Influencing moderate senators who may have voted “no” when the defense bill previously came before the Senate in September to change their votes a second time around is seen as essential for moving forward.
On Tuesday, the Human Rights Campaign announced that it deployed field organizers to eight states — Alaska, Arkansas, Indiana, Maine, Massachusetts, Ohio, Virginia and West Virginia — to persuade senators there to vote in favor of the defense authorization bill and “Don’t Ask, Don’t Tell” repeal. According to HRC, the efforts include mobilizing veterans to speak out, holding public events and blanketing local media with pro-repeal messages.
In a statement, Joe Solmonese, HRC’s president, said lawmakers have “one last chance” in the 111th Congress to “follow the advice of the president and top military leaders by sending ‘Don’t Ask, Don’t Tell’ to the dustbin of history.”
“It would be a travesty for a small group of senators to continue to hold hostage a bill with critical military equipment and pay raises just because some senators don’t want to even debate repeal,” Solmonese said.
The time limit for acting on legislative repeal of “Don’t Ask, Don’t Tell” in the lame duck session is among the challenges in getting it passed. Most repeal supporters say the Senate would need two weeks to debate and vote on the defense authorization bill, and more time is needed to conference the legislation with the U.S. House.
One Republican aide, who spoke on condition of anonymity, said the problem with passing the defense authorization bill isn’t having insufficient votes; it’s having insufficient time. The aide said waiting for a vote on defense authorization bill until December would mean repeal won’t happen this year.
“If Reid is serious about bringing this up, he needs to bring it up next week, he needs to cancel Thanksgiving recess and he needs to get it off the floor and into conference that first week of December,” the aide said.
But Stachelberg said she thinks Congress would stay in session for longer than what many Capitol Hill observers are expecting and would have more time to act on the defense authorization bill.
“Congress has to pass a [continuing resolution] and deal with expiring tax cuts,” Stachelberg said. “We anticipate that these issues will take longer than most people anticipate. A longer lame duck increases the likelihood of passing the defense authorization bill with ‘Don’t Ask, Don’t Tell’ in it.”
Even with a longer lame duck session, whether “Don’t Ask, Don’t Tell” is a priority for the administration remains in question.
Last week, White House Press Secretary Robert Gibbs didn’t mention repeal when asked during a news conference about legislative priorities in the lame duck session of Congress. Instead, Gibbs mentioned extending tax cuts to middle-class Americans and ratification of the START treaty, a nuclear arms reduction agreement with Russia.
Alex Nicholson, executive director of Servicemembers United, criticized the remarks and said the administration needs to make clear that it’ll push for repeal during lame duck.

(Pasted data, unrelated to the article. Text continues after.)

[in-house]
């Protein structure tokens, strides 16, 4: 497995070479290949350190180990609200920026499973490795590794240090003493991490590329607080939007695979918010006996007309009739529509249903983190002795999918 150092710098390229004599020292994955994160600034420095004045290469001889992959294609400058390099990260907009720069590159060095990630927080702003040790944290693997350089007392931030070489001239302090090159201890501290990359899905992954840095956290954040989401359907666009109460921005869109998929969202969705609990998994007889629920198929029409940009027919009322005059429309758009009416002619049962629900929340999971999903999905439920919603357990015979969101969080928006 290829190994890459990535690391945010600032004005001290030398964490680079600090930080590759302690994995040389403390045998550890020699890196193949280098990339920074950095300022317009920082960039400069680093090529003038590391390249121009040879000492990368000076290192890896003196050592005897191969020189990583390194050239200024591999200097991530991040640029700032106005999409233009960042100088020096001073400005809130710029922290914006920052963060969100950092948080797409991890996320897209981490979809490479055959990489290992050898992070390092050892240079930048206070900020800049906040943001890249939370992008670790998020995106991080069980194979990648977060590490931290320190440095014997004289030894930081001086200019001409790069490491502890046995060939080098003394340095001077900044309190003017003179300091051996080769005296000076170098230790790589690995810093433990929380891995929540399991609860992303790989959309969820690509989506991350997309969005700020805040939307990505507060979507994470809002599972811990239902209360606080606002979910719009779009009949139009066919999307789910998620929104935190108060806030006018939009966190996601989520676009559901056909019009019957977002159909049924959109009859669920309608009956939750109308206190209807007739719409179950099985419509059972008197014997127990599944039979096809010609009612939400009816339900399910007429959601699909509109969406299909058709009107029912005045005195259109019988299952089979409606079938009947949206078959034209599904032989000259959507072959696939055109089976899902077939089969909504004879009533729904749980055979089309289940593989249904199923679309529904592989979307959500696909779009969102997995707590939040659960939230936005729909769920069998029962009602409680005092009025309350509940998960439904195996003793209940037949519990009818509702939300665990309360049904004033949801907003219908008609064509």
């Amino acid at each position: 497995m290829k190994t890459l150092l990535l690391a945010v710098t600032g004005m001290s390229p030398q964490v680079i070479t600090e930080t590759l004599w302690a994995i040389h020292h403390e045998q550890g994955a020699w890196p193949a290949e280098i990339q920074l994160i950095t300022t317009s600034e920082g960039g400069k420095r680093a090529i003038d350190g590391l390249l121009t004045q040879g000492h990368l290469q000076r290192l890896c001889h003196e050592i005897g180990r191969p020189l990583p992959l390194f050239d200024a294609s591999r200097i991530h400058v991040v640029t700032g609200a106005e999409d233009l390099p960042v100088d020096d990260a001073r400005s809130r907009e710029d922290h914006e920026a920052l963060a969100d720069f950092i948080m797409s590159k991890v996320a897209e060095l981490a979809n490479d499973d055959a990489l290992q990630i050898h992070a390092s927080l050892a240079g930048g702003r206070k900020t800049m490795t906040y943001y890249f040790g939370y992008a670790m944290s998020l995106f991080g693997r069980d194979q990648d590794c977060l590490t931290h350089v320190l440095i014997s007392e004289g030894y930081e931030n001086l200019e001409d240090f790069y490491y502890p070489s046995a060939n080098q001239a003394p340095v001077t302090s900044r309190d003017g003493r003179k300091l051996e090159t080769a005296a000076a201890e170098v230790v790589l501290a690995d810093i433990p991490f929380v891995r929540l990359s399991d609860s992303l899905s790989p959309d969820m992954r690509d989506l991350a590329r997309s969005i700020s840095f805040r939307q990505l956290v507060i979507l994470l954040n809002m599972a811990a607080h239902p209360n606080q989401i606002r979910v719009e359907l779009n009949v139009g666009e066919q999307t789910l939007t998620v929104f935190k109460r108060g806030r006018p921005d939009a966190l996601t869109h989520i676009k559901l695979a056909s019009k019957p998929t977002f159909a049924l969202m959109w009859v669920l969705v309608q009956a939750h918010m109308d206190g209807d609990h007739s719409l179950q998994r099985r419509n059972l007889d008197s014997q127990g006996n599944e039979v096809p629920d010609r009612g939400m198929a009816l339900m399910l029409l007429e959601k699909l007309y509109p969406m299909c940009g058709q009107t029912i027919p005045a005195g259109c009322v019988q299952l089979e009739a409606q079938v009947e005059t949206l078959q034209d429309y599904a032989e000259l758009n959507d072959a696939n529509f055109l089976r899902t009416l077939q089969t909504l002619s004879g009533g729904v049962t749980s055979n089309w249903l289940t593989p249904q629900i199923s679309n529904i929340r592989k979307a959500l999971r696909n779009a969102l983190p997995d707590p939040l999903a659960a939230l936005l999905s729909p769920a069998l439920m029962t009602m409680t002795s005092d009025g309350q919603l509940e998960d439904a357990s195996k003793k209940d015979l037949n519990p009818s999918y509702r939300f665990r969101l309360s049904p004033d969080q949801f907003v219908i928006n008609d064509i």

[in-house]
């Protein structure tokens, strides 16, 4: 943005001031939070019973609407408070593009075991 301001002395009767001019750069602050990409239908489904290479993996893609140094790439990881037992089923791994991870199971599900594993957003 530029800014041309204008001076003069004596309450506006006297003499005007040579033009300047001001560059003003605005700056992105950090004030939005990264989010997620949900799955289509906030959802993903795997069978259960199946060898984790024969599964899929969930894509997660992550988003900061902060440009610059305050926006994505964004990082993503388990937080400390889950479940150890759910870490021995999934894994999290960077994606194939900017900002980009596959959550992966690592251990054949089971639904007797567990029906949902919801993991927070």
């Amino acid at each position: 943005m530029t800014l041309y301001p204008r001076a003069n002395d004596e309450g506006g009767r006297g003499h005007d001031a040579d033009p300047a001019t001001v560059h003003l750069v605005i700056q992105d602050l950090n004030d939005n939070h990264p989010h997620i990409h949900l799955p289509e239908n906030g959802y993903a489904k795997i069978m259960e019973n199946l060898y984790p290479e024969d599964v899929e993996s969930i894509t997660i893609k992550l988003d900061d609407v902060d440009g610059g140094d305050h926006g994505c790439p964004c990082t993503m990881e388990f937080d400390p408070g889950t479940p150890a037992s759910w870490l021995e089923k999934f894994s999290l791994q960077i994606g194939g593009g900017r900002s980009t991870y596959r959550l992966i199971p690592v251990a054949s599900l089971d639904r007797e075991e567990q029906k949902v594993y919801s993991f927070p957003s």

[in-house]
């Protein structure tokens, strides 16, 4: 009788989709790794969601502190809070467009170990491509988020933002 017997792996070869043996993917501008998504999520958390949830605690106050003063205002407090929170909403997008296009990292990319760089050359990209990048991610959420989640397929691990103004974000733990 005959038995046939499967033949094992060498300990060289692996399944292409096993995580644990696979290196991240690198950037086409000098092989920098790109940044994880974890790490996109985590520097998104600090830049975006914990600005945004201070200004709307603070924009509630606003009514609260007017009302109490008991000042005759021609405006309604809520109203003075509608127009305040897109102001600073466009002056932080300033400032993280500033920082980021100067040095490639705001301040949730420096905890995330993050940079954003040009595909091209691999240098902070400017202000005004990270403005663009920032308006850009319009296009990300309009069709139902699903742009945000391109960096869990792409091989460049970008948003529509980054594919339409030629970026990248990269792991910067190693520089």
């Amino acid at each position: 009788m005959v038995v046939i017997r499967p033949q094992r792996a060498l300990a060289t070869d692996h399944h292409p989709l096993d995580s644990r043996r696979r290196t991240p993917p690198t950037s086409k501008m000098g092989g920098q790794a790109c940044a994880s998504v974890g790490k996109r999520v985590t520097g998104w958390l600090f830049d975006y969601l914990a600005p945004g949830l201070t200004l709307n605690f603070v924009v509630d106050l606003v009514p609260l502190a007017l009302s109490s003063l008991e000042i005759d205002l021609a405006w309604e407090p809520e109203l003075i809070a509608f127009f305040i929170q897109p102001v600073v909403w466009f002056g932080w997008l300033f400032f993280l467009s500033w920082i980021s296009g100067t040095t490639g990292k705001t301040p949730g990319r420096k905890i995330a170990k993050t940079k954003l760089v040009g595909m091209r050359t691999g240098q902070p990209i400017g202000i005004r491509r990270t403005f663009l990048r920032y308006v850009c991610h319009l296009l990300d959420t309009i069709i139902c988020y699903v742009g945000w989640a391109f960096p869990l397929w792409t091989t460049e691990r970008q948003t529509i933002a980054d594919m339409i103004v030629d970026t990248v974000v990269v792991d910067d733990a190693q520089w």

“These omissions stand in stark contrast to what the president and his staff are saying elsewhere,” Nicholson said. “Mr. President, either your administration is with us or it’s against us, and a mediocre level of public advocacy from your White House is not standing with us.”
Stachelberg said she thinks Dan Pfeiffer’s statement on Monday offers a better sense of what the White House is thinking as opposed to Gibbs’ comments.
“Rather than looking earlier in the day from Gibbs’ comments … I would look to the later comments from Dan Pfeiffer showing that the administration really does care that this gets done and that they’ll stand firm on the defense authorization bill in ensuring that it includes ‘Don’t Ask, Don’t Tell’ repeal,” she said.
Aubrey Sarvis, executive director of the Servicemembers Legal Defense Network, said he’s “very concerned” Gibbs didn’t list the defense authorization bill as a priority for the lame duck session, but said he doesn’t think in that instance the White House press secretary “was speaking for the president.”
“The president has made it clear to some of us that he wants to get this done in the lame duck and I believe the president will be good on his word on this,” Sarvis said.
Another possible game changer for “Don’t Ask, Don’t Tell” repeal is the completion of the Pentagon working group study on implementing an end to the law. The group has a deadline of Dec. 1 to deliver its report to the defense secretary, but one source said a draft copy is already circulating within the Pentagon.
Sarvis mentioned the circulation of the draft copy and said his understanding is Levin has asked the Pentagon for a report on the status of the Pentagon working group’s recommendations.
“It’s appropriate that he do so when we know that a draft of that report is being circulated and that a draft of that report is in the hands of each one of the service chiefs,” Sarvis said.